That concludes the week 6 Saturday Summary. I apologise again for going missing in action for a couple of weeks there, I'll try to resurface and visit everyone's blogs again soon! Happy writing, everyone.

Did you enjoy your Easter/International Chocolate Indulgence Day? 
- Bonnee.


  1. Can we agree that writing a blog is just an extra activity, after studying and working and hanging out with family and friends? No need to apologize or feel pressure to write a blog. I know the comic book PERSEPOLIS because two years ago it was part of a book club at our Reference Library. Very well know comic book that was made into a movie. You told us about another comic book last year, VENDETTA. Talking about comic books we have every year in May a big event here for comics books and many people attend, including authors/illustrators from Australia. About your poetry class, we had here a workshop with a Poet and she told us that in the past Poets like Shelly used to be celebrities, but now they do worse than authors. You rarely see books of poems on Best Sellers list. Best wishes in writing the piece to your fiction class.

    1. You're kind, Giora, but I do like to be consistent with my blogging haha of course I will put study and work and physical social contact before internet life though.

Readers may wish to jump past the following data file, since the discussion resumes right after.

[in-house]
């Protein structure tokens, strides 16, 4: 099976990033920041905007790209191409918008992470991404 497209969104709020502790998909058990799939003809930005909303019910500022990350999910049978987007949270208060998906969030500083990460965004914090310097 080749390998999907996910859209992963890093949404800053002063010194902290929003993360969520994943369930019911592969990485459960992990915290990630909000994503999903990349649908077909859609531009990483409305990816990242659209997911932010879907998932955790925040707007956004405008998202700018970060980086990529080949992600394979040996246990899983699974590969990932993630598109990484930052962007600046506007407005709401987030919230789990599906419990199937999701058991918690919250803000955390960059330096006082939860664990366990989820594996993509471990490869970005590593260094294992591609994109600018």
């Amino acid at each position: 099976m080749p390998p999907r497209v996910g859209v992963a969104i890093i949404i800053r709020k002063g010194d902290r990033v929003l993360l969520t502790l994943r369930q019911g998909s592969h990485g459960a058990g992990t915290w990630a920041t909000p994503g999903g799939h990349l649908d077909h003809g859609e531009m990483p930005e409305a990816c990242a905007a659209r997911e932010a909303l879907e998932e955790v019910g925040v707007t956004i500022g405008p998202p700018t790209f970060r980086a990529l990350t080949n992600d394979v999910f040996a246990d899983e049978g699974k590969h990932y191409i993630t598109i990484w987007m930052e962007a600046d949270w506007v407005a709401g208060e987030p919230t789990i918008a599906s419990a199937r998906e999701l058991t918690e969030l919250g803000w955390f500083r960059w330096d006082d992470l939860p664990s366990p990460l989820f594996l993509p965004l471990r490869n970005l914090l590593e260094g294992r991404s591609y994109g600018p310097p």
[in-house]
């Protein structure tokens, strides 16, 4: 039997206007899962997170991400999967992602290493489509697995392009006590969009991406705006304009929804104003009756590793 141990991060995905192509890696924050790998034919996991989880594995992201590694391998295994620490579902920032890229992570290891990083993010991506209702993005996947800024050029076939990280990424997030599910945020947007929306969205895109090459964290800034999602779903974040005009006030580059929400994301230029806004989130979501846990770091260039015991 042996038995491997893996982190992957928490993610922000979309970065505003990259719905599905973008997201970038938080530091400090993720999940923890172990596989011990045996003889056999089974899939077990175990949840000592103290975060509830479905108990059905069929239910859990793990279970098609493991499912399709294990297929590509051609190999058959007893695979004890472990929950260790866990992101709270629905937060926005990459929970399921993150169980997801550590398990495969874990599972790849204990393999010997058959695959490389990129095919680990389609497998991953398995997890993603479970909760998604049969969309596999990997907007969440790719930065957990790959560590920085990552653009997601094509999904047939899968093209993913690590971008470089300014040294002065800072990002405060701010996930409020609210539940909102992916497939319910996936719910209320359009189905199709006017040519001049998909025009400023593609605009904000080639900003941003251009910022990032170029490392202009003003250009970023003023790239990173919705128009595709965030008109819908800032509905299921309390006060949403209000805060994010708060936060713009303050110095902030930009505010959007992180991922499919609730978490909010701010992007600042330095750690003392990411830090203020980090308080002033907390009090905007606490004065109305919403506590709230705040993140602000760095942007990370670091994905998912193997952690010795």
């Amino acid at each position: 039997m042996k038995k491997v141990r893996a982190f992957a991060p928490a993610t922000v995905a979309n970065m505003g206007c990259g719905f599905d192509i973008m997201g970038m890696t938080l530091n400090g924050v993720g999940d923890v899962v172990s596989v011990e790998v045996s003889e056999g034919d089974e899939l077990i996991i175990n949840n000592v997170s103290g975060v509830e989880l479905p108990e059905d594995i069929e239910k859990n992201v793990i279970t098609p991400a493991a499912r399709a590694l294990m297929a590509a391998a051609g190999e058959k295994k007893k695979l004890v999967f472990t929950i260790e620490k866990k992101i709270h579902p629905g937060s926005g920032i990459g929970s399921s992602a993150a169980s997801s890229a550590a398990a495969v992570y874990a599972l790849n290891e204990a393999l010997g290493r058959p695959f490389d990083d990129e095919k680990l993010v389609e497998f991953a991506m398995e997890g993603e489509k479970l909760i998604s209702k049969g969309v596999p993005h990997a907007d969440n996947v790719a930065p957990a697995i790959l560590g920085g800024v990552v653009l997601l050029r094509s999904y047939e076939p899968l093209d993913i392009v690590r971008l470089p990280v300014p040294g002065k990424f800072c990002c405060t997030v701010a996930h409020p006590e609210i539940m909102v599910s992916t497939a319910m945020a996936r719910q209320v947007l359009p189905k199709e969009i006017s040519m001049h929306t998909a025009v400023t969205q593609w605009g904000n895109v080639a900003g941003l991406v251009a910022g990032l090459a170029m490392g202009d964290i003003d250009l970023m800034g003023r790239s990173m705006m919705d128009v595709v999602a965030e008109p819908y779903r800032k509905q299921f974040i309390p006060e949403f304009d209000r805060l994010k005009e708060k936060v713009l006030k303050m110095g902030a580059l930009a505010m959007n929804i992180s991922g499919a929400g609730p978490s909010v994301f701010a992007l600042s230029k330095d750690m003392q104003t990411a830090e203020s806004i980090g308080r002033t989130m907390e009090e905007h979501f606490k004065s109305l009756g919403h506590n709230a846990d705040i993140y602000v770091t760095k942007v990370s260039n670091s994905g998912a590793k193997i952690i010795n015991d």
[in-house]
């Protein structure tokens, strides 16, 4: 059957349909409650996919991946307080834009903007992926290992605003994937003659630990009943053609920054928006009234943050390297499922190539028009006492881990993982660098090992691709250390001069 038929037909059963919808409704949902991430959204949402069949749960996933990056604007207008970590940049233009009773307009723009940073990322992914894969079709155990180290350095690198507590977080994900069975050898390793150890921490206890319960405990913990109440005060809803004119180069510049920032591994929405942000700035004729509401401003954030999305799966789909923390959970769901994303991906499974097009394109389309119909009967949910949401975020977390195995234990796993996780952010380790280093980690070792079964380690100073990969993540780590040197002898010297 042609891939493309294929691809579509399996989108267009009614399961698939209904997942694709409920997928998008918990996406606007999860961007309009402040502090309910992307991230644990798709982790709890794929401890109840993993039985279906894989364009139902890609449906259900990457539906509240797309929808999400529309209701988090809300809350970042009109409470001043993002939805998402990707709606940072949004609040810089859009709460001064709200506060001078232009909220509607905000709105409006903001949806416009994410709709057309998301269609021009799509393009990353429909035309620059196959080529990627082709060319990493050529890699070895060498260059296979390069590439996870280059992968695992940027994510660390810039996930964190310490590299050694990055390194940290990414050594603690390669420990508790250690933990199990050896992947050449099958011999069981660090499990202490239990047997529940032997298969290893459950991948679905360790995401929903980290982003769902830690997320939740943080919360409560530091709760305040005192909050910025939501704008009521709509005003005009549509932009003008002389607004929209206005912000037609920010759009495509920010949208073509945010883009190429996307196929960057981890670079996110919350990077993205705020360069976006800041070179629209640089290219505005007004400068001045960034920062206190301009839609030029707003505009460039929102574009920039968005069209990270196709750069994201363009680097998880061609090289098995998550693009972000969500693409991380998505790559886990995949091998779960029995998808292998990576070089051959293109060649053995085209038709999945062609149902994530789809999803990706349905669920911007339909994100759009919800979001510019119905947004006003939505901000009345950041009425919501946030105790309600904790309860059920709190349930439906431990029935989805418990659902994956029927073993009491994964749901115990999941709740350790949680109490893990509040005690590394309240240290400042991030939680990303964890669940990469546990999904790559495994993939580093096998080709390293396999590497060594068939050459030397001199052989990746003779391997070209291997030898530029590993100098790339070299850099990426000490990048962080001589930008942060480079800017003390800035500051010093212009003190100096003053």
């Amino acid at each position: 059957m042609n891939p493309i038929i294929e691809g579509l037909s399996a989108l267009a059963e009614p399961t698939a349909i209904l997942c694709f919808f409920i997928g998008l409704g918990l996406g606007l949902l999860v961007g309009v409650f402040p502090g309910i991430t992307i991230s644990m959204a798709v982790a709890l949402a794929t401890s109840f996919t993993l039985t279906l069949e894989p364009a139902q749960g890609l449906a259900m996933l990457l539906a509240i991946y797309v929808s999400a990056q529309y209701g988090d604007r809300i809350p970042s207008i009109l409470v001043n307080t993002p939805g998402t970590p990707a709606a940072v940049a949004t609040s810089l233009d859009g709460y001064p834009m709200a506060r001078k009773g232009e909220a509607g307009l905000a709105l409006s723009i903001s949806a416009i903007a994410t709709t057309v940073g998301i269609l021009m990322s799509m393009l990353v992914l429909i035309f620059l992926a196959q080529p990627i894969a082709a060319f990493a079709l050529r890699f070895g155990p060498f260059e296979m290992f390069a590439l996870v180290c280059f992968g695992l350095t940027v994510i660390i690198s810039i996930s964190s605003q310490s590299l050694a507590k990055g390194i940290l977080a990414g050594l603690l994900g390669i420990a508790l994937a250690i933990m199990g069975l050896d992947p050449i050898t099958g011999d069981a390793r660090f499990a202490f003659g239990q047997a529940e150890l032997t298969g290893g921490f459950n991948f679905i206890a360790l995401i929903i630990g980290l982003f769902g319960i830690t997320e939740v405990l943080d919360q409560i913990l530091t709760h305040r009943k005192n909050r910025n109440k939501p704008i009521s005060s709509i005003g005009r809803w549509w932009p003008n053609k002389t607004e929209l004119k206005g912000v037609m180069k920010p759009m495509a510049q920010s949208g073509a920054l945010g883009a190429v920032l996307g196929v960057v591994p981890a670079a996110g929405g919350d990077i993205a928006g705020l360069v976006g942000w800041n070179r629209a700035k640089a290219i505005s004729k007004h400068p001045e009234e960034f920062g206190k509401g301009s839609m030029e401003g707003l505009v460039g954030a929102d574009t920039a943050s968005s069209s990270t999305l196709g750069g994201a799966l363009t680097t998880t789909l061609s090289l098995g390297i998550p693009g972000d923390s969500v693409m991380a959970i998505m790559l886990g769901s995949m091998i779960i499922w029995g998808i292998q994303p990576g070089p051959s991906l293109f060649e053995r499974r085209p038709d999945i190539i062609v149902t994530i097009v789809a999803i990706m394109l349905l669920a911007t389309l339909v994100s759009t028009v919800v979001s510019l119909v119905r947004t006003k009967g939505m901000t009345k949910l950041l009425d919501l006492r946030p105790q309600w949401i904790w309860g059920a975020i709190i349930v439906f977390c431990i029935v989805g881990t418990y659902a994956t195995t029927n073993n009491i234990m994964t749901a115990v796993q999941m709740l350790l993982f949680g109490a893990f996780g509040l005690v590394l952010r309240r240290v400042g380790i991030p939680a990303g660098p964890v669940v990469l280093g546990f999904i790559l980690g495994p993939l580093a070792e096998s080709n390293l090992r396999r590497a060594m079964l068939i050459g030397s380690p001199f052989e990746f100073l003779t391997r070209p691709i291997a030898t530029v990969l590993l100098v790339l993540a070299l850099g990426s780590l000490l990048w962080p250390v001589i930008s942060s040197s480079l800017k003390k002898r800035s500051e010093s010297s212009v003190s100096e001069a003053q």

I really want to read the second 'Persepolis' book and to watch the movie. There are quite a few graphic novels I would like to read and review.

      I don't think anyone in my class was keen on the Shelly or Keats poems, and we were greatly relieved when he assured us he didn't want that sort of work from us. Thanks for visiting, Giora! :)

  2. Interestingly enough, I would think that reading a particular set of poems, then telling you not to write poems like that, might make it harder not to write poems like that!

    1. See, I think there was a huge sigh of relief when he assured us we didn't have to write that stuff. :)

  3. Workshopping is the best! Don't you just love getting a fresh perspective on things? Glad it went well and you're still having a good time with the piece! :)

    Also: double yay for chocolate AND swimming!!

    1. I love getting an idea of what other people are thinking, where they think it's going, and whether or not they like it so far. Feedback is the best. Thanks Shari!